The Discovery program was designed to offer a high flight rate for small-scale planetary missions. NASA competitively selects Discovery missions from research proposals, then funds the development and flight of the spacecraft at cost caps of about $500 million. For the last two decades, Mars has received special attention from NASA, which maintained a vibrant series of strategic missions launching nearly every two years since the 1990s.
But the Discovery program puts Mars on an even footing with proposed missions to other planets, moons, comets and asteroids. InSight is up against probes to Saturn's moon Titan and comet Wirtanen for a single flight opportunity.
The Mars sample caching rover topping last year's decadal survey recommendations would have stored surface samples for later missions to retrieve and return to Earth. The three-part Mars sample return effort was expected to cost $8.5 billion.
With the sample-collecting mission now off of NASA's manifest, the agency is moving to immediately plan and implement a new Mars strategy, one which will incorporate goals of the agency's technology and human spaceflight programs.
"We have accomplished so much at Mars in the last 15 or 20 years of exploration that we are now ready to make the next crucial step in Mars exploration, which is to bring samples back," Squyres said.
NASA's Mars Science Laboratory, a $2.5 billion flagship-class mobile robot launched in November, is en route to the red planet now, heading for a parachute- and rocket-assisted touchdown in August. Its suite of instruments will help determine whether was ever habitable for life.
The decadal survey typically influences NASA's strategic direction, and the report's emphasis of Mars sample return is a feather in the caps of scientists still hopeful for the start of the multi-billion dollar, three-mission campaign.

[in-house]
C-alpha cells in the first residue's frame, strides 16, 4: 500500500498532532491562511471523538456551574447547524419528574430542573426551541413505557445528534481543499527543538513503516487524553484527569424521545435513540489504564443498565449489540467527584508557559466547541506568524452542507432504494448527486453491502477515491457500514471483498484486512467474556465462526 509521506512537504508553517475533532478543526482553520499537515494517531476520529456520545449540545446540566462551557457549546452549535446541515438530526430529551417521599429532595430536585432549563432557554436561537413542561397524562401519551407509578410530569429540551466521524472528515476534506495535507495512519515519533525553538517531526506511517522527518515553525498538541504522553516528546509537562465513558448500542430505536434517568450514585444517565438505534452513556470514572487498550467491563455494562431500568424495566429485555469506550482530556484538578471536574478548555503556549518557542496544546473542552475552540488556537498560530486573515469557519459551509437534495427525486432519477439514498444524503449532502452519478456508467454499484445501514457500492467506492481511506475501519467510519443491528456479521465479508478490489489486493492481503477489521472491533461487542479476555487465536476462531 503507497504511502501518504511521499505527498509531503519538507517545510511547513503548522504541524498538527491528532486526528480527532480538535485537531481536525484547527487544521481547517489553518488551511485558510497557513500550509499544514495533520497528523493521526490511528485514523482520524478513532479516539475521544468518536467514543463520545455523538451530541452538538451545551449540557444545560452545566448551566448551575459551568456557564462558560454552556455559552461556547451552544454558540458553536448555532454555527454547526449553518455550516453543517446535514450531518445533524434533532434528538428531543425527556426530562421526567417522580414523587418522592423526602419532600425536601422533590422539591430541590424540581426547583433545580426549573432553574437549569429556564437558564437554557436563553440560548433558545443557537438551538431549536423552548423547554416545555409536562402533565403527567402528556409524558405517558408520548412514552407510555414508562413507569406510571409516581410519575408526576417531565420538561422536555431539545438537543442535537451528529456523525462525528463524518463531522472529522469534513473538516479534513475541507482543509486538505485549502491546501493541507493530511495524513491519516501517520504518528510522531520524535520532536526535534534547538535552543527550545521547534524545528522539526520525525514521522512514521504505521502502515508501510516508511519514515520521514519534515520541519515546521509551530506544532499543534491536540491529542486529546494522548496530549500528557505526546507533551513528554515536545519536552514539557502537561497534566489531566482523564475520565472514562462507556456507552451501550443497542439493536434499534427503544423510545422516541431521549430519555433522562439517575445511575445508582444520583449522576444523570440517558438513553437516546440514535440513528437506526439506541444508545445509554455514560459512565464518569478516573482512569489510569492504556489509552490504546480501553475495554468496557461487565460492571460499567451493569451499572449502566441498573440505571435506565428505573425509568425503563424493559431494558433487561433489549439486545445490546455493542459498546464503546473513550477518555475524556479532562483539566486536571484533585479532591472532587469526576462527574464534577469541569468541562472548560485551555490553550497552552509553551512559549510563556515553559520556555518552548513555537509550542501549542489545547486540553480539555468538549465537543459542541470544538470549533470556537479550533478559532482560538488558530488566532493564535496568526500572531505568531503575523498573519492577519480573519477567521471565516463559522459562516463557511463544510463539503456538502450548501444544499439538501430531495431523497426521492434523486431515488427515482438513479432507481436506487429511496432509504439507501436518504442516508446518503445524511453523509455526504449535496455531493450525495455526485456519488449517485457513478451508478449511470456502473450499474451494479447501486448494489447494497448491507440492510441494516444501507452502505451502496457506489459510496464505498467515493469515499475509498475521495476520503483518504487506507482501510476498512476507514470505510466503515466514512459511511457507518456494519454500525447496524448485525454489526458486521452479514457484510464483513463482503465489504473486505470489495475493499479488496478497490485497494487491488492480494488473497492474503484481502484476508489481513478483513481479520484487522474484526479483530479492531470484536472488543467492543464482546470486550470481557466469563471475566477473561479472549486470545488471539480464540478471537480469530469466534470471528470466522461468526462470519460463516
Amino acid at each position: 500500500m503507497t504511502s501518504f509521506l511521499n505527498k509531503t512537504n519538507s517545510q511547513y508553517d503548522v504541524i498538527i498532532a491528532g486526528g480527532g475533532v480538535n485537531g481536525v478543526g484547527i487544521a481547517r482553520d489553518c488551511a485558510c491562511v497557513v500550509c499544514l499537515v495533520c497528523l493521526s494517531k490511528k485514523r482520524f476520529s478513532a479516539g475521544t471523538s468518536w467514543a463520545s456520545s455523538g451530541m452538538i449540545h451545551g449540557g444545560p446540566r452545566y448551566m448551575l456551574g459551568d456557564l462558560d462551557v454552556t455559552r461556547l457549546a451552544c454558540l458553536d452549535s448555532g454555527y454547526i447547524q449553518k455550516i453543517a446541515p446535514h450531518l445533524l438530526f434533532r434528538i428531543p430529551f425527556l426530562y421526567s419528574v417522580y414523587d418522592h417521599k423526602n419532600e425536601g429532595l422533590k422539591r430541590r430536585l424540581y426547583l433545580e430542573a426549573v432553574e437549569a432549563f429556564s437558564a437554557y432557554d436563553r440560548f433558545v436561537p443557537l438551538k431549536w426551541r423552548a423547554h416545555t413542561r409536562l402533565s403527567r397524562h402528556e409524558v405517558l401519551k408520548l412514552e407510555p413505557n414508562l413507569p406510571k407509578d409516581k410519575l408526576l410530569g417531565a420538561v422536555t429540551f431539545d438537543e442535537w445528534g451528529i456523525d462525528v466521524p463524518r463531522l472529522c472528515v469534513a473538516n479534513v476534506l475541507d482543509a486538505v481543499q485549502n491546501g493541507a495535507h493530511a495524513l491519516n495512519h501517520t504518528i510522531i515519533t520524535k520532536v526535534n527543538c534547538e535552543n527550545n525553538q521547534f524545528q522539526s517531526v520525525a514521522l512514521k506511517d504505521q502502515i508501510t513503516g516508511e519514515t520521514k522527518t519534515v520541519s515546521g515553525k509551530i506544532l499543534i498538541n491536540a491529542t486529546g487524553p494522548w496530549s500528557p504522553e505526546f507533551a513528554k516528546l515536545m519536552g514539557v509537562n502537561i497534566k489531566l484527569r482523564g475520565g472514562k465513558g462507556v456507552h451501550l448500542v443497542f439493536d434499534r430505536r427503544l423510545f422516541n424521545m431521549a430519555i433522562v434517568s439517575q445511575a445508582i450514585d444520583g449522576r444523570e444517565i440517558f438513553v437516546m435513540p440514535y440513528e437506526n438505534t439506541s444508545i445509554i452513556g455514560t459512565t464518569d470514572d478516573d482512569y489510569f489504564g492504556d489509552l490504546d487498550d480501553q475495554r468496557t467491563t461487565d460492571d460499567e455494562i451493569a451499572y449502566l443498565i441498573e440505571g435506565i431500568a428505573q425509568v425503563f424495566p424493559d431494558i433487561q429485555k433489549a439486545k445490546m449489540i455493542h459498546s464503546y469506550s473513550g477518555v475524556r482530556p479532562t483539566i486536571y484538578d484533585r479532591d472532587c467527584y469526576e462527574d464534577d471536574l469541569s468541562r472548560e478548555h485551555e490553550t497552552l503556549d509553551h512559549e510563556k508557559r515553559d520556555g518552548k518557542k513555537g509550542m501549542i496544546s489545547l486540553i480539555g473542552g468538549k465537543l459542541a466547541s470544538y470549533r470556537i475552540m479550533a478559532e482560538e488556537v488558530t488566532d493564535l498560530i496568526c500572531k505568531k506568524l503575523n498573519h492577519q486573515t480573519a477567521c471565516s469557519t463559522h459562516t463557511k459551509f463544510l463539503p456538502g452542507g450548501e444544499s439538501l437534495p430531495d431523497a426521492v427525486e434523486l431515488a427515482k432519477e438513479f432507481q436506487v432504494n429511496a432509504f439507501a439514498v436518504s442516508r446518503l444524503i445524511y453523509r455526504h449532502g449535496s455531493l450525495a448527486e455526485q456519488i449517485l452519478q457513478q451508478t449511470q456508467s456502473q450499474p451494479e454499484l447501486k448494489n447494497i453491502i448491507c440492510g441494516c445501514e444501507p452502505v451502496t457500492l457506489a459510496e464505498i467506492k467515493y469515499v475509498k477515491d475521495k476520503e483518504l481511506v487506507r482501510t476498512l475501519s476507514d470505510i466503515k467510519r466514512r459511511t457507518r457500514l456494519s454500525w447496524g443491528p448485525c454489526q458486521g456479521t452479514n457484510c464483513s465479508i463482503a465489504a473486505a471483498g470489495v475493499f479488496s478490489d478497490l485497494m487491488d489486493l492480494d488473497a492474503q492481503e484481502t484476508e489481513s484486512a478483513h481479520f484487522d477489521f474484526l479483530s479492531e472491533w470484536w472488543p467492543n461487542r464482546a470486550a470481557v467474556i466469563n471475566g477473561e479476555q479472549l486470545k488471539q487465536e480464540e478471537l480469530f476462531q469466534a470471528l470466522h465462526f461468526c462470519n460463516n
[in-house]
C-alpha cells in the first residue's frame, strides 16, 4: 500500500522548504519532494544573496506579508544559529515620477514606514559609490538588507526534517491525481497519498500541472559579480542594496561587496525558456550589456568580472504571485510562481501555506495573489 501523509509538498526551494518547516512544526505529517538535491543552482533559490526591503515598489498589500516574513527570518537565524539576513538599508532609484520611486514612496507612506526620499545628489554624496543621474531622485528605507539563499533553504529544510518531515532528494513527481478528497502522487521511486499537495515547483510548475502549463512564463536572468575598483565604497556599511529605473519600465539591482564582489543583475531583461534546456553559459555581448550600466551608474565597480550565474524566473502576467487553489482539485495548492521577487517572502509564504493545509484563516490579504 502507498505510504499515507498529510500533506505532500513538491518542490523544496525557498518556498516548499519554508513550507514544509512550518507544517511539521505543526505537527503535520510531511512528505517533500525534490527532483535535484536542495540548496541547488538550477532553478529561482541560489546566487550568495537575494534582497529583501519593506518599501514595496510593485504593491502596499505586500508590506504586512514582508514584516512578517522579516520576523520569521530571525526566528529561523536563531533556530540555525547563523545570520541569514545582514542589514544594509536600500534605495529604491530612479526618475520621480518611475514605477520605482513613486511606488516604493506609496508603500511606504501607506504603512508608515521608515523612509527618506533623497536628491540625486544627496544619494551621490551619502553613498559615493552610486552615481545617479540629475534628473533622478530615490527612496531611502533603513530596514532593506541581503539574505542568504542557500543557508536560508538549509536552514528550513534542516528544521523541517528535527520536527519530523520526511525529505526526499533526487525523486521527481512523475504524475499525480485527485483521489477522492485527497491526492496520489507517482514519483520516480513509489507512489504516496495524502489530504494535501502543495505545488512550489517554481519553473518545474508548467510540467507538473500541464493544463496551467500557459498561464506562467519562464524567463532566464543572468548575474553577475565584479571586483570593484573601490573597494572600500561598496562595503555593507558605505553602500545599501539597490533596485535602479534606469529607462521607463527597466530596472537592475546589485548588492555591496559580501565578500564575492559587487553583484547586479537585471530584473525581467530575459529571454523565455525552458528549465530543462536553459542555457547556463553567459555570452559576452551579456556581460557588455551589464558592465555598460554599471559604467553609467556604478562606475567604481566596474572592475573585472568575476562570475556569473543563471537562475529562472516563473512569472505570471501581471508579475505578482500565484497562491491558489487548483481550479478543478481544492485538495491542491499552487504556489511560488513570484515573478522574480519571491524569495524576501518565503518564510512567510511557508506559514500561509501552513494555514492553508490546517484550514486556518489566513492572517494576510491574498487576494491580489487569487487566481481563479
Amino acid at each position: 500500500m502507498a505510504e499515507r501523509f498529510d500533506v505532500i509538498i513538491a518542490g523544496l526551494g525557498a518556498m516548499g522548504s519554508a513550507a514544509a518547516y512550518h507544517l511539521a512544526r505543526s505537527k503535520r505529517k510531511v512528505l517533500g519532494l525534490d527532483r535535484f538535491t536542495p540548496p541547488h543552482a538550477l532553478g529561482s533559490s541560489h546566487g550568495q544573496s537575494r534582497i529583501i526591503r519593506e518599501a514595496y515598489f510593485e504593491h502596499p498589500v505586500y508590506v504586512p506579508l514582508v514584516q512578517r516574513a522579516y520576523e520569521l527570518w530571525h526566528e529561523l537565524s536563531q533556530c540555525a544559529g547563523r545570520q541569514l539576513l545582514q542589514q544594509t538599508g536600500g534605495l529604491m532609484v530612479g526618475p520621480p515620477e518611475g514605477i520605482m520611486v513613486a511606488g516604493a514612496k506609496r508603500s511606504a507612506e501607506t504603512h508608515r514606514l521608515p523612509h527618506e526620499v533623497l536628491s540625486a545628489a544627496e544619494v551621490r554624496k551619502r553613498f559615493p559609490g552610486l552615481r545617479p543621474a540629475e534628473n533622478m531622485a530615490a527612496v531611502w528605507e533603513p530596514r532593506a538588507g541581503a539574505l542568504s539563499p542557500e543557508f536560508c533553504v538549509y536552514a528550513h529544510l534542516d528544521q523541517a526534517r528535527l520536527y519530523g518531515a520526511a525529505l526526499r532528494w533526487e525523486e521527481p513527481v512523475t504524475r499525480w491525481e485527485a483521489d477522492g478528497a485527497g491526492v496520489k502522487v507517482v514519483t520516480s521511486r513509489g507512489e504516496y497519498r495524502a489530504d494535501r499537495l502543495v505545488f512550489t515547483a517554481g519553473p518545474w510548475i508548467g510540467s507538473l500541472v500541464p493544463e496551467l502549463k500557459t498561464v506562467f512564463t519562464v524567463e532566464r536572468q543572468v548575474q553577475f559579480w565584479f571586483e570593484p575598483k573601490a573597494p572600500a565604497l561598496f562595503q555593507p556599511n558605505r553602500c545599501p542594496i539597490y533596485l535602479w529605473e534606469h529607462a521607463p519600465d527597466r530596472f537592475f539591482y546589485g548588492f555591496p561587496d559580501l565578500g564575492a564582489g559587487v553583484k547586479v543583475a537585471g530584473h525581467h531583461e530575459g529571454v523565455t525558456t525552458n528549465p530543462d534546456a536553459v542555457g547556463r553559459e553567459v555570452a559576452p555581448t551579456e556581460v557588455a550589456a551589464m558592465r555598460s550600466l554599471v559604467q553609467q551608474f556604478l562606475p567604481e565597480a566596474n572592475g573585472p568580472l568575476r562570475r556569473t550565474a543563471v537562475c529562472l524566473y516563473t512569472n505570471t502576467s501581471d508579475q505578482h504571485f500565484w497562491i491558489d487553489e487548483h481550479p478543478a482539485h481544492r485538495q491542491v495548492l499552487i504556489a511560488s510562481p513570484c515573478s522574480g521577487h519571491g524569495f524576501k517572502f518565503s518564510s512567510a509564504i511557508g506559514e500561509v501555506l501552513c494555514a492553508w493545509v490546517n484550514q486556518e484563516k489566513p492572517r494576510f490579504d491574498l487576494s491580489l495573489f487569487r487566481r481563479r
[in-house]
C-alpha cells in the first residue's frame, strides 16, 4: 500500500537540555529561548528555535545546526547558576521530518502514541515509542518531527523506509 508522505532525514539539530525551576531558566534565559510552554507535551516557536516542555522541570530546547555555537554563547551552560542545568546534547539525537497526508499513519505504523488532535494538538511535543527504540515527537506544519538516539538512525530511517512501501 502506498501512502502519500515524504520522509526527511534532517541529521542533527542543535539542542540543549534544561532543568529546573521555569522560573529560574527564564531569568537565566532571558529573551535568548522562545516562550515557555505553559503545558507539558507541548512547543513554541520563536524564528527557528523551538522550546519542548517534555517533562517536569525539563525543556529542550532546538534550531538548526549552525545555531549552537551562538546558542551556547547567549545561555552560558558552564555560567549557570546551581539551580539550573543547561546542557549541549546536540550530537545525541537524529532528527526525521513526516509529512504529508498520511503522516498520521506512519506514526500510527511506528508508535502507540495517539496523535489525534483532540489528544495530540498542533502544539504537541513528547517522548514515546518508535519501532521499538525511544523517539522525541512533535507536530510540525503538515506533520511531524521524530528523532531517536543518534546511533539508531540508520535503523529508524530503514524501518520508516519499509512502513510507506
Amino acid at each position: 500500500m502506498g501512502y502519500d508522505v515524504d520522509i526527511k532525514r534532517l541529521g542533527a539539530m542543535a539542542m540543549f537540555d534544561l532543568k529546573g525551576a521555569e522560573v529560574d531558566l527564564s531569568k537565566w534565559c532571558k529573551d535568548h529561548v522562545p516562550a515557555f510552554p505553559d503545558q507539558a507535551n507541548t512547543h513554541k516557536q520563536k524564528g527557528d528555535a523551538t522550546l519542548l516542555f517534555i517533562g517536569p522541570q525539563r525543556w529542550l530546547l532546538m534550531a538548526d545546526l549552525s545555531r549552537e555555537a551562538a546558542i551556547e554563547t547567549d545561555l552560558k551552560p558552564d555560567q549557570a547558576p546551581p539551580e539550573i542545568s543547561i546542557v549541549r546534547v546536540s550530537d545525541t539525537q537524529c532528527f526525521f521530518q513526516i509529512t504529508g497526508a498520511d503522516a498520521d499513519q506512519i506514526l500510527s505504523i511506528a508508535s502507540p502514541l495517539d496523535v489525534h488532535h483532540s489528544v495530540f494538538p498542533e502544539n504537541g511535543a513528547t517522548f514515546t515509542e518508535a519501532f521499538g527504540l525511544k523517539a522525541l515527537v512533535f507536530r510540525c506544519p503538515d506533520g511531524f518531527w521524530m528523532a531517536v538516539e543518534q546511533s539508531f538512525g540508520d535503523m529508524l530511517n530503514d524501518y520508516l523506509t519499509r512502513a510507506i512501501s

Grunsfeld said NASA is not dictating the scope of a potential 2018 mission, adding it does not have to be a sample caching mission, a rover, or a lander. The Figueroa team will lay out a tentative framework for review by NASA, the science community, Congress and the White House.
Adding color and ambiguity to the decadal survey's preference for sample return, Squyres said: "Maybe that means caching, maybe that means something else. For example, there are technologies that could be used in Mars sample return."
Other planetary scientists, mostly absent from this week's Mars conference, lament the White House budget's zeroing out of NASA's funding for an outer planets flagship mission.
Studies tasked with defining a less costly robotic mission to Jupiter's icy moon Europa will finish up in May. Other reports on probes to Uranus and Saturn's moon Enceladus will wrap up in a few years, then there is no funding in NASA's budget profile for new outer planets flagship missions.
Speaking to a NASA Advisory Council subcommittee Feb. 23, Jim Green, the agency's planetary science director, said there were simply no funds projected in NASA's budget to pay for any multi-billion-dollar planetary probes to any destination.
"This budget does not provide any funds for a flagship-level activity," Green said. "So that would mean we would need a new start. That would mean we would need the approval of the administration. That would mean we would need the approval of Congress. That would mean the economy would have to really rebound."